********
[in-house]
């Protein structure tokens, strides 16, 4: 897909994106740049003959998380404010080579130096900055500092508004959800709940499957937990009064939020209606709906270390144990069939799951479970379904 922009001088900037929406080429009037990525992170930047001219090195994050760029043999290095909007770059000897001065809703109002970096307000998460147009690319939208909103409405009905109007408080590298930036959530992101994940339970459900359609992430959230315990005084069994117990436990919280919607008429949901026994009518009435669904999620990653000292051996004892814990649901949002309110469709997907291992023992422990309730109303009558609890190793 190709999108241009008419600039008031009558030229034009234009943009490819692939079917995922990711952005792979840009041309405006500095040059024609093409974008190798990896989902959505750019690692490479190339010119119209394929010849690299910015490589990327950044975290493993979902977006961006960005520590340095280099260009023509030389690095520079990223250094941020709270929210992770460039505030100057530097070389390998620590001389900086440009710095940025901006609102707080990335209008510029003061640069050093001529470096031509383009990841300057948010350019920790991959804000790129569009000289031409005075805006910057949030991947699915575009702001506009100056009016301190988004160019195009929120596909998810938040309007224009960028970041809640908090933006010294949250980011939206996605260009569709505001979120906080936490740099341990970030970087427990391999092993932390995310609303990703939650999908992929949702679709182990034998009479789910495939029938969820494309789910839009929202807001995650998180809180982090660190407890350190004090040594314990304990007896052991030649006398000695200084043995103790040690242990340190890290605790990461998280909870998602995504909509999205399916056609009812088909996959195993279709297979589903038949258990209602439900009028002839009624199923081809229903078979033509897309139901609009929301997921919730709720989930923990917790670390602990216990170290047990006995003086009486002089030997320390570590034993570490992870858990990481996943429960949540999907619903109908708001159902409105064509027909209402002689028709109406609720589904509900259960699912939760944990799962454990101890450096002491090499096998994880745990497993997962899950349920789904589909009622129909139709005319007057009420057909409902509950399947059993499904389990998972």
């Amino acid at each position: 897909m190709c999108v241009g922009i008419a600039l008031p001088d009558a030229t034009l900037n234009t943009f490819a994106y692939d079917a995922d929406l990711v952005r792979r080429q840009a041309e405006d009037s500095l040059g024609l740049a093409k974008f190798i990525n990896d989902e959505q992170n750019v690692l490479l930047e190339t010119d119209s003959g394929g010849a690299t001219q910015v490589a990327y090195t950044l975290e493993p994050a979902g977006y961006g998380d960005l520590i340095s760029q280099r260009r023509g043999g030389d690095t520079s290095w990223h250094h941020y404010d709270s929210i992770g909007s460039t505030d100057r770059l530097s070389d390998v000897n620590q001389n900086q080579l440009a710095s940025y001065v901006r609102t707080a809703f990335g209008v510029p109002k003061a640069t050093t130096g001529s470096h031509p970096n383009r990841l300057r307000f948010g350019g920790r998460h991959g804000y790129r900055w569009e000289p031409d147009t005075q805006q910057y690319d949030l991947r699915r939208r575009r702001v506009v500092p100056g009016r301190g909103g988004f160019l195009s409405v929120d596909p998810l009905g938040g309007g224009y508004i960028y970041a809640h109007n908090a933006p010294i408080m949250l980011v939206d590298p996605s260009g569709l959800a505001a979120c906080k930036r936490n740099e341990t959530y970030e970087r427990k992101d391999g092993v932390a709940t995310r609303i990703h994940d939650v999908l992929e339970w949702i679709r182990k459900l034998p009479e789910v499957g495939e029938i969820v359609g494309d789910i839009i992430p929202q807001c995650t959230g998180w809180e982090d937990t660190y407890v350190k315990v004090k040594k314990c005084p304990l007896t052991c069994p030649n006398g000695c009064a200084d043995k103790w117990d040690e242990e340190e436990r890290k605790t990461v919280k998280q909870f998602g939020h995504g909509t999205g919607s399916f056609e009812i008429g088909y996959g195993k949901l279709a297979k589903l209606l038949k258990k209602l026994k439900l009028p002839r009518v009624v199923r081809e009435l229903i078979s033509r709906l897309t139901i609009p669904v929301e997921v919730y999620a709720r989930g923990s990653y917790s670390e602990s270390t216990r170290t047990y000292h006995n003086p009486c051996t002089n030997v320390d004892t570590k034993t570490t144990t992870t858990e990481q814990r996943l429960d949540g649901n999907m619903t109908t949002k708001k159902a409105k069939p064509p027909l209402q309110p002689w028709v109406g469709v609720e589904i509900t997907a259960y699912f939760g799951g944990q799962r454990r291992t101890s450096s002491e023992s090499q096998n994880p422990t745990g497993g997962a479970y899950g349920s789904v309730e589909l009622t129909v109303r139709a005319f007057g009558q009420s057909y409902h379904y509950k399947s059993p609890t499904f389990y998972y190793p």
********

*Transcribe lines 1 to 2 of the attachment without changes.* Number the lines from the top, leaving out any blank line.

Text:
[in-house]
């Protein structure tokens, strides 16, 4: 897909994106740049003959998380404010080579130096900055500092508004959800709940499957937990009064939020209606709906270390144990069939799951479970379904 922009001088900037929406080429009037990525992170930047001219090195994050760029043999290095909007770059000897001065809703109002970096307000998460147009690319939208909103409405009905109007408080590298930036959530992101994940339970459900359609992430959230315990005084069994117990436990919280919607008429949901026994009518009435669904999620990653000292051996004892814990649901949002309110469709997907291992023992422990309730109303009558609890190793 190709999108241009008419600039008031009558030229034009234009943009490819692939079917995922990711952005792979840009041309405006500095040059024609093409974008190798990896989902959505750019690692490479190339010119119209394929010849690299910015490589990327950044975290493993979902977006961006960005520590340095280099260009023509030389690095520079990223250094941020709270929210992770460039505030100057530097070389390998620590001389900086440009710095940025901006609102707080990335209008510029003061640069050093001529470096031509383009990841300057948010350019920790991959804000790129569009000289031409005075805006910057949030991947699915575009702001506009100056009016301190988004160019195009929120596909998810938040309007224009960028970041809640908090933006010294949250980011939206996605260009569709505001979120906080936490740099341990970030970087427990391999092993932390995310609303990703939650999908992929949702679709182990034998009479789910495939029938969820494309789910839009929202807001995650998180809180982090660190407890350190004090040594314990304990007896052991030649006398000695200084043995103790040690242990340190890290605790990461998280909870998602995504909509999205399916056609009812088909996959195993279709297979589903038949258990209602439900009028002839009624199923081809229903078979033509897309139901609009929301997921919730709720989930923990917790670390602990216990170290047990006995003086009486002089030997320390570590034993570490992870858990990481996943429960949540999907619903109908708001159902409105064509027909209402002689028709109406609720589904509900259960699912939760944990799962454990101890450096002491090499096998994880745990497993997962899950349920789904589909009622129909139709005319007057009420057909409902509950399947059993499904389990998972």